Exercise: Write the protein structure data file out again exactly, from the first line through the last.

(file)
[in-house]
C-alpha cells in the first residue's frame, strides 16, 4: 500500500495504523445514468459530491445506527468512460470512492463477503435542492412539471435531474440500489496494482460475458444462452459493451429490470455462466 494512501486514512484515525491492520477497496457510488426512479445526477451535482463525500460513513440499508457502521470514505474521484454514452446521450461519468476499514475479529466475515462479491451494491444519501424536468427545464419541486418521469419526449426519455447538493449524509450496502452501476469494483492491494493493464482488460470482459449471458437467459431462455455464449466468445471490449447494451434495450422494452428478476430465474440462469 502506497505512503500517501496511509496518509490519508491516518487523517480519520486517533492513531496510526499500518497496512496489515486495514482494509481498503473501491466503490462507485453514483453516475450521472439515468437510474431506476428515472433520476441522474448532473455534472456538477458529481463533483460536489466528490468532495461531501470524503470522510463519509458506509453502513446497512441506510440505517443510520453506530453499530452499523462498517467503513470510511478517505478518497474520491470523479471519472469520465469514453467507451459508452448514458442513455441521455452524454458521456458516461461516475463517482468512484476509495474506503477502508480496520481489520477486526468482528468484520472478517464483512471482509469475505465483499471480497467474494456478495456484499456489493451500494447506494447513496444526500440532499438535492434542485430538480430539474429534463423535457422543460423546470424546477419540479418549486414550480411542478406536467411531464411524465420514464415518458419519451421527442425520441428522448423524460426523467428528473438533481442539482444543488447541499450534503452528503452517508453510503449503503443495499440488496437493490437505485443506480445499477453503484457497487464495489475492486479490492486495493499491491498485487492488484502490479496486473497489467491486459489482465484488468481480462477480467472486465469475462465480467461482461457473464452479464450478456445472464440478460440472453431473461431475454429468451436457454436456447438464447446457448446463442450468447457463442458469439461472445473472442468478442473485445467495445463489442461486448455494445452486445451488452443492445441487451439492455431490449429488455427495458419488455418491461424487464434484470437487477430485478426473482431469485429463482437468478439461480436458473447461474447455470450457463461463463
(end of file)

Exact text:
[in-house]
C-alpha cells in the first residue's frame, strides 16, 4: 500500500495504523445514468459530491445506527468512460470512492463477503435542492412539471435531474440500489496494482460475458444462452459493451429490470455462466 494512501486514512484515525491492520477497496457510488426512479445526477451535482463525500460513513440499508457502521470514505474521484454514452446521450461519468476499514475479529466475515462479491451494491444519501424536468427545464419541486418521469419526449426519455447538493449524509450496502452501476469494483492491494493493464482488460470482459449471458437467459431462455455464449466468445471490449447494451434495450422494452428478476430465474440462469 502506497505512503500517501496511509496518509490519508491516518487523517480519520486517533492513531496510526499500518497496512496489515486495514482494509481498503473501491466503490462507485453514483453516475450521472439515468437510474431506476428515472433520476441522474448532473455534472456538477458529481463533483460536489466528490468532495461531501470524503470522510463519509458506509453502513446497512441506510440505517443510520453506530453499530452499523462498517467503513470510511478517505478518497474520491470523479471519472469520465469514453467507451459508452448514458442513455441521455452524454458521456458516461461516475463517482468512484476509495474506503477502508480496520481489520477486526468482528468484520472478517464483512471482509469475505465483499471480497467474494456478495456484499456489493451500494447506494447513496444526500440532499438535492434542485430538480430539474429534463423535457422543460423546470424546477419540479418549486414550480411542478406536467411531464411524465420514464415518458419519451421527442425520441428522448423524460426523467428528473438533481442539482444543488447541499450534503452528503452517508453510503449503503443495499440488496437493490437505485443506480445499477453503484457497487464495489475492486479490492486495493499491491498485487492488484502490479496486473497489467491486459489482465484488468481480462477480467472486465469475462465480467461482461457473464452479464450478456445472464440478460440472453431473461431475454429468451436457454436456447438464447446457448446463442450468447457463442458469439461472445473472442468478442473485445467495445463489442461486448455494445452486445451488452443492445441487451439492455431490449429488455427495458419488455418491461424487464434484470437487477430485478426473482431469485429463482437468478439461480436458473447461474447455470450457463461463463